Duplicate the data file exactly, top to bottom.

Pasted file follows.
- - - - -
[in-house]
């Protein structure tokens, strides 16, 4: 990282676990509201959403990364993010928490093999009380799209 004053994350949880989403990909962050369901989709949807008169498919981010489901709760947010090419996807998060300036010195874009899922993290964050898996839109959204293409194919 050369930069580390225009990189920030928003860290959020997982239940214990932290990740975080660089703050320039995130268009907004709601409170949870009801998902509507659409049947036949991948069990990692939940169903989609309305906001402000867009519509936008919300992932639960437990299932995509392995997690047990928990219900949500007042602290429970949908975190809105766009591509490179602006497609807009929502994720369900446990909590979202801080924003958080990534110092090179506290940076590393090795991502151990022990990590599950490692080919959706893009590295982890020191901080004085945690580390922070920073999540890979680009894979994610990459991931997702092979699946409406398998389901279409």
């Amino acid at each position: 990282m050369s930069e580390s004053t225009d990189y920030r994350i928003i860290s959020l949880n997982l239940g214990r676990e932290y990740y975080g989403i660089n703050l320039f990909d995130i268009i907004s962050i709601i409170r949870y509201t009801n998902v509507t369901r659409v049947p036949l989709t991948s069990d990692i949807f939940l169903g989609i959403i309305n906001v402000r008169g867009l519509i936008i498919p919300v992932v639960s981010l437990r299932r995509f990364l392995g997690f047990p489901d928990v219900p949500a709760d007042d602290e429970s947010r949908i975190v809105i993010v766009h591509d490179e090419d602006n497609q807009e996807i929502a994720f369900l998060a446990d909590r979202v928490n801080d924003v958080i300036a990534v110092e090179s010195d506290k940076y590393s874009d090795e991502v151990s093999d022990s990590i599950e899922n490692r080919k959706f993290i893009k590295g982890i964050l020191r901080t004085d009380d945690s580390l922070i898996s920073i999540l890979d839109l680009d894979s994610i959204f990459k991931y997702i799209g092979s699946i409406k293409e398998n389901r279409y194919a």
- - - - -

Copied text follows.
[in-house]
């Protein structure tokens, strides 16, 4: 990282676990509201959403990364993010928490093999009380799209 004053994350949880989403990909962050369901989709949807008169498919981010489901709760947010090419996807998060300036010195874009899922993290964050898996839109959204293409194919 050369930069580390225009990189920030928003860290959020997982239940214990932290990740975080660089703050320039995130268009907004709601409170949870009801998902509507659409049947036949991948069990990692939940169903989609309305906001402000867009519509936008919300992932639960437990299932995509392995997690047990928990219900949500007042602290429970949908975190809105766009591509490179602006497609807009929502994720369900446990909590979202801080924003958080990534110092090179506290940076590393090795991502151990022990990590599950490692080919959706893009590295982890020191901080004085945690580390922070920073999540890979680009894979994610990459991931997702092979699946409406398998389901279409």
């Amino acid at each position: 990282m050369s930069e580390s004053t225009d990189y920030r994350i928003i860290s959020l949880n997982l239940g214990r676990e932290y990740y975080g989403i660089n703050l320039f990909d995130i268009i907004s962050i709601i409170r949870y509201t009801n998902v509507t369901r659409v049947p036949l989709t991948s069990d990692i949807f939940l169903g989609i959403i309305n906001v402000r008169g867009l519509i936008i498919p919300v992932v639960s981010l437990r299932r995509f990364l392995g997690f047990p489901d928990v219900p949500a709760d007042d602290e429970s947010r949908i975190v809105i993010v766009h591509d490179e090419d602006n497609q807009e996807i929502a994720f369900l998060a446990d909590r979202v928490n801080d924003v958080i300036a990534v110092e090179s010195d506290k940076y590393s874009d090795e991502v151990s093999d022990s990590i599950e899922n490692r080919k959706f993290i893009k590295g982890i964050l020191r901080t004085d009380d945690s580390l922070i898996s920073i999540l890979d839109l680009d894979s994610i959204f990459k991931y997702i799209g092979s699946i409406k293409e398998n389901r279409y194919a």